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St Patrick's Christian message should be shared by all of us

By Alf McCreary

Published 12/03/2016

Saints alive: St Patrick will be commemorated across the country next week
Saints alive: St Patrick will be commemorated across the country next week

Next Thursday we will be celebrating St Patrick's Day, but how much do we really know about our patron saint, and what can he still teach us today?

The lack of knowledge about him is still staggering, and only this week a mural of St Patrick by the distinguished artist and sculptor Ross Wilson was unveiled in a loyalist area to help overcome misconceptions about who he was.

The idea of "sainthood" rests uneasily with those Protestants who think it is somehow a Roman Catholic "invention", even though the major New Testament saints, including Paul, are part of the bedrock of the Reformed faith.

There are also misconceptions among some people that St Patrick was Irish, even though he came from the west coast of Britain. He was a Roman citizen and a member of a well-to-do family before he was captured and sold into service in Ireland, possibly in the Antrim area around Slemish.

His life story is one great adventure, including his escape from slavery, his long walk to find a boat out of Ireland, his return home and then his miraculous dream, where he was inspired to return as a Christian missionary to convert souls in Ireland.

As such, he was one of the first migrants to our island, which should give us all food for thought. St Patrick founded the Christian church in the Armagh area, and later moved east to Downpatrick.

Even though there is a service each year on March 17 at his supposed grave in Downpatrick, there is no hard evidence that he is buried there, or that he visited Croagh Patrick, Lough Derg, or even half of the places in Ireland with which his name is associated.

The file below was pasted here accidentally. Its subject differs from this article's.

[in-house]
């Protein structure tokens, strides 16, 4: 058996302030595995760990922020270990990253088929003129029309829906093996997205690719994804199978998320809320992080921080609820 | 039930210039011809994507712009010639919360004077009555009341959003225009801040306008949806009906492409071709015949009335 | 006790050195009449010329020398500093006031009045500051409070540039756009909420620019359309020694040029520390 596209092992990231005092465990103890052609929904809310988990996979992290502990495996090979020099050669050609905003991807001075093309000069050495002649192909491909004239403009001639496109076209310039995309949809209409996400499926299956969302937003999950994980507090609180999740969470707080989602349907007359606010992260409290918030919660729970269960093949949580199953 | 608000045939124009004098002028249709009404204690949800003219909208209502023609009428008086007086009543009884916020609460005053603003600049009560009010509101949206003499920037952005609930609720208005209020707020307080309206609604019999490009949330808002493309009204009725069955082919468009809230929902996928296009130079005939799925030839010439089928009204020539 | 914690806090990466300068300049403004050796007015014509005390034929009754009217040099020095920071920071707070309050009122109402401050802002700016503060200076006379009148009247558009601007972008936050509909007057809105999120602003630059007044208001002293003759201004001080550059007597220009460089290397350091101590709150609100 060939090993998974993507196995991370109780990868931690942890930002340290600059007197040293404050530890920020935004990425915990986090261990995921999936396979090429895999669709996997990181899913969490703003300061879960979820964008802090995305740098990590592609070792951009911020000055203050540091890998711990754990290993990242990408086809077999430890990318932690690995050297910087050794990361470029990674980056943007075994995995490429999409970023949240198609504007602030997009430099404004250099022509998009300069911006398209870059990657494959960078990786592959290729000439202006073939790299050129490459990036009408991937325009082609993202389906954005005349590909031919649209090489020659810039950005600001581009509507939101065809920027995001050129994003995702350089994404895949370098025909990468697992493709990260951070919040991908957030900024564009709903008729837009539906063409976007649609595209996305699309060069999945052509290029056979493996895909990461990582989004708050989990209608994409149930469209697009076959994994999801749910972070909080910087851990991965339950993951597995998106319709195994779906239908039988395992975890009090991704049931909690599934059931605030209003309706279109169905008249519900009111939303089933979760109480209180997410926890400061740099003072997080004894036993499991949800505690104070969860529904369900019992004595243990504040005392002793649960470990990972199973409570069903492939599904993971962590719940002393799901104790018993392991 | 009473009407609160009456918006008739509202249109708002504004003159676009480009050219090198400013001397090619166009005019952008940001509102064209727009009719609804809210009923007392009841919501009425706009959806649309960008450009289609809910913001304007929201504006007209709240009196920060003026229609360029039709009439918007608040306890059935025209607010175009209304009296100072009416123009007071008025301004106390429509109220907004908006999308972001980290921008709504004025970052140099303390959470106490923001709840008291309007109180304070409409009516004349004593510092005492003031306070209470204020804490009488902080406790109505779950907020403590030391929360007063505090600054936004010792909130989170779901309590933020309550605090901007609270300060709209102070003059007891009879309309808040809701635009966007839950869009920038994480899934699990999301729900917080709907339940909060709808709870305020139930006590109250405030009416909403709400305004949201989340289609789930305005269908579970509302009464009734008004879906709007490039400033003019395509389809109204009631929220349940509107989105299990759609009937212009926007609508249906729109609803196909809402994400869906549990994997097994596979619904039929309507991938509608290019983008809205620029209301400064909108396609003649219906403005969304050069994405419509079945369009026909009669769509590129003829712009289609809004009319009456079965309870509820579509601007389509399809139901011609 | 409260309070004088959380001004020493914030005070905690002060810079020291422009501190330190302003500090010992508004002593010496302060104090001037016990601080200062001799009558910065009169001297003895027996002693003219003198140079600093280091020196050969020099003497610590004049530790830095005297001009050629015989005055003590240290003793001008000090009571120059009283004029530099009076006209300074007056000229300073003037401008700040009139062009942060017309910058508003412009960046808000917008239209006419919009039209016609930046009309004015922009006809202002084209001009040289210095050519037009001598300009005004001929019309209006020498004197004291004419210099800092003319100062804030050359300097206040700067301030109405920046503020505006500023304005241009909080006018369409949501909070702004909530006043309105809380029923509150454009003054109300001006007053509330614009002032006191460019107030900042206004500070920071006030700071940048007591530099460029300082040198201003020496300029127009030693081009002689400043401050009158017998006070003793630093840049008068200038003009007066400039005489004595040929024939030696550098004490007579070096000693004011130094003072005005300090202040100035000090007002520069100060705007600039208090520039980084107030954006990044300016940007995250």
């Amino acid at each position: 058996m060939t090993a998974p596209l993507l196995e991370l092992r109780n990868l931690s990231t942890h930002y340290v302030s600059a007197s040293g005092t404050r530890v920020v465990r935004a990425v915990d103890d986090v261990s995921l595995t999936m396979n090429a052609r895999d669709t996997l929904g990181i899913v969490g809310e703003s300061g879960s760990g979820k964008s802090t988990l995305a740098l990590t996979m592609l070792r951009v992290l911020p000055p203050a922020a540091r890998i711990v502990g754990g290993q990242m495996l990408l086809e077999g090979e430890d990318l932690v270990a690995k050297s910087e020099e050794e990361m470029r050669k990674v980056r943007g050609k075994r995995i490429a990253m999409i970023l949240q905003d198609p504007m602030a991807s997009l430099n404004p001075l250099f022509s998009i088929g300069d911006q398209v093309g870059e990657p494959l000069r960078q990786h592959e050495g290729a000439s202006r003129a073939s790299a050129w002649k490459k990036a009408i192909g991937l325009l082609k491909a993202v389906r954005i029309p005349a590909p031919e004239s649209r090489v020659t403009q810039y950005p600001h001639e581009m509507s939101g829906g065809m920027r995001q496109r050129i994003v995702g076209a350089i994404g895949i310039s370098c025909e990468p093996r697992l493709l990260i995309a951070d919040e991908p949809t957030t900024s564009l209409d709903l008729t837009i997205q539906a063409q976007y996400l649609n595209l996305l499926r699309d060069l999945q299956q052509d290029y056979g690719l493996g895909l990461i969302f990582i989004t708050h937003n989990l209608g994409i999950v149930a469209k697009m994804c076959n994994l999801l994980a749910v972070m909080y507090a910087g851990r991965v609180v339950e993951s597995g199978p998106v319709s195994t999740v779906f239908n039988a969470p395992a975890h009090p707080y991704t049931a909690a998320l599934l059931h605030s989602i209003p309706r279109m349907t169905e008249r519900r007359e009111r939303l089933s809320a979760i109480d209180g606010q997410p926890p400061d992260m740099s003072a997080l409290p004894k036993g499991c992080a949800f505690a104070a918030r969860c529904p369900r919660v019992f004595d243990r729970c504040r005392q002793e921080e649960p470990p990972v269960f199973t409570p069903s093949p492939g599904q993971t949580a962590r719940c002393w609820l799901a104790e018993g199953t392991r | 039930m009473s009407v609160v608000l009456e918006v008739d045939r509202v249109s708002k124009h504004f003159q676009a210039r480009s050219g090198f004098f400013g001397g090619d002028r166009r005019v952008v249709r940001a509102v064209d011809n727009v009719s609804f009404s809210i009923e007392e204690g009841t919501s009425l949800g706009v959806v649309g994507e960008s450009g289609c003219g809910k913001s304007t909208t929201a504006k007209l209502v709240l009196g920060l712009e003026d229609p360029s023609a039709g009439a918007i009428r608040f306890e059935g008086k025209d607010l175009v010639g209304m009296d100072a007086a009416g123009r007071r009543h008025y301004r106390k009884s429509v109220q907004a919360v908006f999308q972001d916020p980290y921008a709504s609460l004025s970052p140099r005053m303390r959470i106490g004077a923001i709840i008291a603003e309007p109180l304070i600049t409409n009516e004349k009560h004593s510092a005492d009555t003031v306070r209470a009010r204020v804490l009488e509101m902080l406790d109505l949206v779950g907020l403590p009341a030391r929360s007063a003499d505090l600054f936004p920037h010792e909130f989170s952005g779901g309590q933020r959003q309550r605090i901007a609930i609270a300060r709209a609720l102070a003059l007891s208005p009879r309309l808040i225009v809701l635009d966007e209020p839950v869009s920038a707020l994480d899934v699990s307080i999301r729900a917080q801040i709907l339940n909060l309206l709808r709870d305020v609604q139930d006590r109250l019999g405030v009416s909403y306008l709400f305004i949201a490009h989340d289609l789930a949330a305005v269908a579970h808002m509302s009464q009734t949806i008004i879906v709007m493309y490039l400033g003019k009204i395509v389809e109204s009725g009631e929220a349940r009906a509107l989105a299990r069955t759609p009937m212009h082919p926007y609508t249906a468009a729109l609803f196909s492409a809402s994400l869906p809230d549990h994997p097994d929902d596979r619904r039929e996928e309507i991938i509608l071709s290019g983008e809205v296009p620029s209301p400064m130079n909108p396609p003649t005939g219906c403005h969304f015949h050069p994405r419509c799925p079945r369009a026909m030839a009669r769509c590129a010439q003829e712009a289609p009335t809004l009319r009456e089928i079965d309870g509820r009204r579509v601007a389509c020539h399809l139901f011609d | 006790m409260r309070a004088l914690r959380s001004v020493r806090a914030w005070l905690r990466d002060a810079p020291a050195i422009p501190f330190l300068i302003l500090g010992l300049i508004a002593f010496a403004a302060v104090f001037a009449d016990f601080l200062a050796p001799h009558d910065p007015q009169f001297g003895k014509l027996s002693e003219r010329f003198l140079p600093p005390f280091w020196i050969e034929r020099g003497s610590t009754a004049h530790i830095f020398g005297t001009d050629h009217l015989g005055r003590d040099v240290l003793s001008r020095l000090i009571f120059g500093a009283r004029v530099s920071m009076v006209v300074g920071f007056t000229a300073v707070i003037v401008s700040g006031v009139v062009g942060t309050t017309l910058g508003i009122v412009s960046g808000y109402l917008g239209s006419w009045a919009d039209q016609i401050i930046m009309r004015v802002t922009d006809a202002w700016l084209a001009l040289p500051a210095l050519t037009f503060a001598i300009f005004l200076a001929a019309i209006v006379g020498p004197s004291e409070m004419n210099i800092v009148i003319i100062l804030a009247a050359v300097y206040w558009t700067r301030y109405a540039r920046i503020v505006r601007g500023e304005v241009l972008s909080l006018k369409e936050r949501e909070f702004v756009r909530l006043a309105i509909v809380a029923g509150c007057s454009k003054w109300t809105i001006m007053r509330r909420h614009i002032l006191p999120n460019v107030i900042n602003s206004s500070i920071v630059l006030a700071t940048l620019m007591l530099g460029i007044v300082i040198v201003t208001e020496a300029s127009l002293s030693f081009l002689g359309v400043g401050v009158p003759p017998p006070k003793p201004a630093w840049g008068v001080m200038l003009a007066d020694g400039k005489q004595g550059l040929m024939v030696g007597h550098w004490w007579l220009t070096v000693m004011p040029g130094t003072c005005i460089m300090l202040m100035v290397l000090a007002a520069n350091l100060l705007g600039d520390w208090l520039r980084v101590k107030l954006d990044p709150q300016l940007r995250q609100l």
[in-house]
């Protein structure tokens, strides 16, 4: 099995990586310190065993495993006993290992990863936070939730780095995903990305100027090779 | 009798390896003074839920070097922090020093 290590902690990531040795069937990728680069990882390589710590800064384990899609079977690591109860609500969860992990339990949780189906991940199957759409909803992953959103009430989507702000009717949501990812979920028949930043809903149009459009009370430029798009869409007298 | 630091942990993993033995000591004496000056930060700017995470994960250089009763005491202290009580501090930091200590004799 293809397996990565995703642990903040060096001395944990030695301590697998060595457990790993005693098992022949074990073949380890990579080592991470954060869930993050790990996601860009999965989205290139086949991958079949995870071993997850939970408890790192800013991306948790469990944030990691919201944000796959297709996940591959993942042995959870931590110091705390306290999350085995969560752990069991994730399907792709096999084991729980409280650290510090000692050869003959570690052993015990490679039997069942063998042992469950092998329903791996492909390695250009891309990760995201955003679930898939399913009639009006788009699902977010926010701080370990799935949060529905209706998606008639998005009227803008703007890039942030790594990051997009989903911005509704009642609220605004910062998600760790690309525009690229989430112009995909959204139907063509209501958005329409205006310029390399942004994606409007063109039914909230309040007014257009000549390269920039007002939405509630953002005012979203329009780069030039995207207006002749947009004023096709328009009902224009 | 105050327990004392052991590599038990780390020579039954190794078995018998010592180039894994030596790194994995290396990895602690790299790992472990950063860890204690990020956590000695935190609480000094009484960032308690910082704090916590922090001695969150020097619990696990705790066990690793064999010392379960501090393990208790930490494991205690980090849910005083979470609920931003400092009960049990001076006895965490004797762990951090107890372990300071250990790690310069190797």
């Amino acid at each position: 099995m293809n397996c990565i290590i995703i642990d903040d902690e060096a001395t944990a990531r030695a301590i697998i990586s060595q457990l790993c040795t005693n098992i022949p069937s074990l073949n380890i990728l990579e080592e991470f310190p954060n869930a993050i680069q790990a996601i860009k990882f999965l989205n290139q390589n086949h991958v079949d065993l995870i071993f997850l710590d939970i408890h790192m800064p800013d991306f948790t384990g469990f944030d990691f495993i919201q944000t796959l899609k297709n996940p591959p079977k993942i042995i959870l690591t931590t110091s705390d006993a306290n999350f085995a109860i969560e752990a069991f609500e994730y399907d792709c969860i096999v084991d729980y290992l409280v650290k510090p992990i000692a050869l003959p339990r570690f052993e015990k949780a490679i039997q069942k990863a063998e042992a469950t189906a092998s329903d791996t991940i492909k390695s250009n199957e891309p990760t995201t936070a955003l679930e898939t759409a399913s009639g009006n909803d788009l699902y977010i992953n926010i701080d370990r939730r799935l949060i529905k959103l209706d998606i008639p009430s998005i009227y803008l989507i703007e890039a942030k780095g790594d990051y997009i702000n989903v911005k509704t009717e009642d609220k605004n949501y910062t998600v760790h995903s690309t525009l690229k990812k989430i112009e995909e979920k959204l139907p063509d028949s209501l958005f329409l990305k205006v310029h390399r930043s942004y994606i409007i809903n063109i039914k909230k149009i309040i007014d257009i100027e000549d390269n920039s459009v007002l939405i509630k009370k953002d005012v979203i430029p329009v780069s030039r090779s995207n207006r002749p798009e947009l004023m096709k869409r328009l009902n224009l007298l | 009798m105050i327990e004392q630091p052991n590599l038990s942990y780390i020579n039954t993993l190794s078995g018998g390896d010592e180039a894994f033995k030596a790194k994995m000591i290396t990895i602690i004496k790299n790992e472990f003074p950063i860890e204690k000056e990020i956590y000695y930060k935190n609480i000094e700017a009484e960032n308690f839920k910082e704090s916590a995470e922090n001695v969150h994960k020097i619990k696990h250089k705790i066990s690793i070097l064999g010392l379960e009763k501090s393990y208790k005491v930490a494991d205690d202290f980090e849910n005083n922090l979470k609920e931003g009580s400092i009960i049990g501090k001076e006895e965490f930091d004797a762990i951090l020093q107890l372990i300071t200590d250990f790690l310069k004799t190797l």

Despite this, his example lives on, and he is one of the major Christian figures common to both main denominations in Ireland.

This is symbolised by the two St Patrick's Cathedrals, one Protestant and the other Catholic, in Armagh.

This would have been inconceivable to Patrick, who belonged to the ancient Catholic Church, centuries before it became the Roman Catholic Church.

The best picture of our patron saint is contained in his autobiographical Confessio, which is written in rudimentary Latin and in which he comes across as a humble man with a strong faith in God and a deep knowledge of the Bible.

As such, he is an inspiring example to all of us, and yet it is tempting to ask how far we have fallen from the high Christian standards which he displayed in his demanding and eventual life.

Certainly, he did not advocate the murder of security forces as a badge of Irish republicanism, as some zealots are doing today with their sick idea of celebrating the centenary of the 1916 Rising in blood.

In contrast, St Patrick exhorted the people of Ireland to follow the Christian example of respect and tolerance for their neighbours, and happily it is this picture of our patron saint which is best remembered, and which is most appropriate for our time.

So, next week when you commemorate St Patrick inside or outside a church, or at a sports event or a parade, spare a thought for this exceptional man who showed us all how to live better.

We have largely let him down ever since, certainly on the island of Ireland, with our continued violence, political and religious bickering, and sectarianism.

It is slowly getting better, but there is still a long way to go. Does anyone in Sinn Fein really think that a return to violence could be justified?

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